At this very moment, I should be having a great time in the hot springs of Gunma prefecture, but a last minute volcanic eruption in Iceland kind of trashed my plans for the whole week, and I am rotting away in my room instead. So now that everything is canceled, I'll try to blog a little for a change.
For starters, I'd like to introduce the first volume of Shoujo sosuu, literally “young girl prime numbers.” It's the latest all-age manga by Nagatsuki Misoka (serialized in Kirara Forward) whom you may know for his LO-published story-heavy eromanga A day in the life, or his later 4-koma HR. Shoujo sosuu doesn't have a lot to do with prime numbers, but it certainly does with young girls. It's the everyday life story of Anzu and Sumire, two twin middle school girls with somewhat constrasting personalities, and of their older brother, their friends, their acquaintances and so on. A standard setting perhaps, but with a rather unique spin on several levels.
For one thing, Nagatsuki-sensei has a peculiar art style; in particular, he draws his manga in greyscale instead of black and screentones; this fits the mellow atmosphere of the story quite well. His characters are really cute, and a noticeable improvement over A day in the life. Except mouths, which for some reason are really off in many panels, unfortunately.
The narrative structure is also interesting. As usual in the slice-of-life genre, nothing too consequential seems to happen (although character relationships do evolve in ways that are apparent even at this early stage). But Nagatsuki-sensei takes this idea one step further, by consciously avoiding the resolution of narrative tension in individual chapters. There can be a build-up of some kind, and suddenly the focus shifts to somewhere else (especially from Sumire to Anzu or the other way around when they are not together), or someone falls asleep, and an ellipsis follows. I'm not sure yet how I like this, but the change from the more usual one-punch-line-a-chapter format of slice-of-life comedies is not unwelcome.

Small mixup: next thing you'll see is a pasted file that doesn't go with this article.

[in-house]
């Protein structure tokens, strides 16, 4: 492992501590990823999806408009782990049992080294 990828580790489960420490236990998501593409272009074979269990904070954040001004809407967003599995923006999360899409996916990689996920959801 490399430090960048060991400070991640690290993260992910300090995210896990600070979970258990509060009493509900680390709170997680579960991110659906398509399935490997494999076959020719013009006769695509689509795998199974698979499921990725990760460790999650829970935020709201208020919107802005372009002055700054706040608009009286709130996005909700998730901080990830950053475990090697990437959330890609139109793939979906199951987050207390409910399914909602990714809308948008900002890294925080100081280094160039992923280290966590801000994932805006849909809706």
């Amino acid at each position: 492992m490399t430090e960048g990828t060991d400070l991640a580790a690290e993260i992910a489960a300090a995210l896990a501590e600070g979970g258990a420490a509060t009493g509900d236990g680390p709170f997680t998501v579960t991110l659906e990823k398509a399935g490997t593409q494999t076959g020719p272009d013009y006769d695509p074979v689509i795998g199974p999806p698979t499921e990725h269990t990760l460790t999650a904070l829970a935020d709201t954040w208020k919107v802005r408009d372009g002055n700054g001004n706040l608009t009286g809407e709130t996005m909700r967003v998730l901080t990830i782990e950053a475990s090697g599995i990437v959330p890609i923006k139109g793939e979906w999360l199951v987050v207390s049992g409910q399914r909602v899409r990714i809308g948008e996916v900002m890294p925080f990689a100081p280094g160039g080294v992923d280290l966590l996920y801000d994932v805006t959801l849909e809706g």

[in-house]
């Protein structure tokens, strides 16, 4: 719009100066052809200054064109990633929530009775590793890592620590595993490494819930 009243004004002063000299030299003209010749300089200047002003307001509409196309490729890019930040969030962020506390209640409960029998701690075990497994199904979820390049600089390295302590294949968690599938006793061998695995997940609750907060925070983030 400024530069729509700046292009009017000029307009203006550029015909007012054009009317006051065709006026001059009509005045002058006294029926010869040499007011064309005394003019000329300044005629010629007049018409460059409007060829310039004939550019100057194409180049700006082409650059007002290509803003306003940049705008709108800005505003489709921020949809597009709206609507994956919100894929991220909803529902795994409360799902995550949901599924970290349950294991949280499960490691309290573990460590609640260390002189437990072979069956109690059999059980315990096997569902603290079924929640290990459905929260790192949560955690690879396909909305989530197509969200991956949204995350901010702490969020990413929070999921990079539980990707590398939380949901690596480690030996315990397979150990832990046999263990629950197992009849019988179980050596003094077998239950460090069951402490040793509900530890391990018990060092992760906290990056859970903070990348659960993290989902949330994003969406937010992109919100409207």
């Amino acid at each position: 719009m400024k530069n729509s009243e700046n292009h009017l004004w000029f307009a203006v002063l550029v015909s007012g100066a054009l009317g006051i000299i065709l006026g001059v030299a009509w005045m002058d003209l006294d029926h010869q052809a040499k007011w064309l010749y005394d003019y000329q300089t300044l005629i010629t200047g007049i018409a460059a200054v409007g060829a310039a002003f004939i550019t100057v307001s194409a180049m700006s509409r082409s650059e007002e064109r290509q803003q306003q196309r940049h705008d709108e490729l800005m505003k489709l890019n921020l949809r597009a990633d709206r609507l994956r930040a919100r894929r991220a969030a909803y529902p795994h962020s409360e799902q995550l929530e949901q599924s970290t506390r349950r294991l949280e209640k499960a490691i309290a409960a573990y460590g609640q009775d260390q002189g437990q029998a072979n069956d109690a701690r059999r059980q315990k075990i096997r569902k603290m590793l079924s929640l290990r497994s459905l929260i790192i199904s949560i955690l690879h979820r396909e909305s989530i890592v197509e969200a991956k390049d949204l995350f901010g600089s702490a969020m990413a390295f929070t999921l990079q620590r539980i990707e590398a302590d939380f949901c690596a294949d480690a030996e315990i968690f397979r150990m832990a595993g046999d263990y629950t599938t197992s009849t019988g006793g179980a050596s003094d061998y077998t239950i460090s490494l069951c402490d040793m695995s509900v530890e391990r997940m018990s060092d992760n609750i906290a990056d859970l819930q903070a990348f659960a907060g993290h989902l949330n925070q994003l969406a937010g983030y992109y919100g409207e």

The main draw of Shoujo sosuu, however, is probably Nagatsuki-sensei's fascination for young girls showing on every page. He loves their body lines, their moody quirks, their spoilt child antics, their joie de vivre, and succeeds pretty well at conveying that love to the reader (not that it was too hard in our case, I confess). This passionate dissection of youthful cuteness may be the “decomposition in prime factors” that the title is alluding to.
The older brother character, Fujio, a stout bearded guy in his early twenties, acts as an author surrogate of sorts. He is a professional figure designer—in the business of making cute things (a kawaii-ya-san, to quote the obi strip)—and also admits to not being insensitive to his twin sisters' gentle sensual beauty, although he doesn't do anything improper.
“Why are young girls always so gleaming?“, Nagatsuki asks on the cover flip. “Why not try and elucidate this eternal mystery once again together?” Well, why not indeed?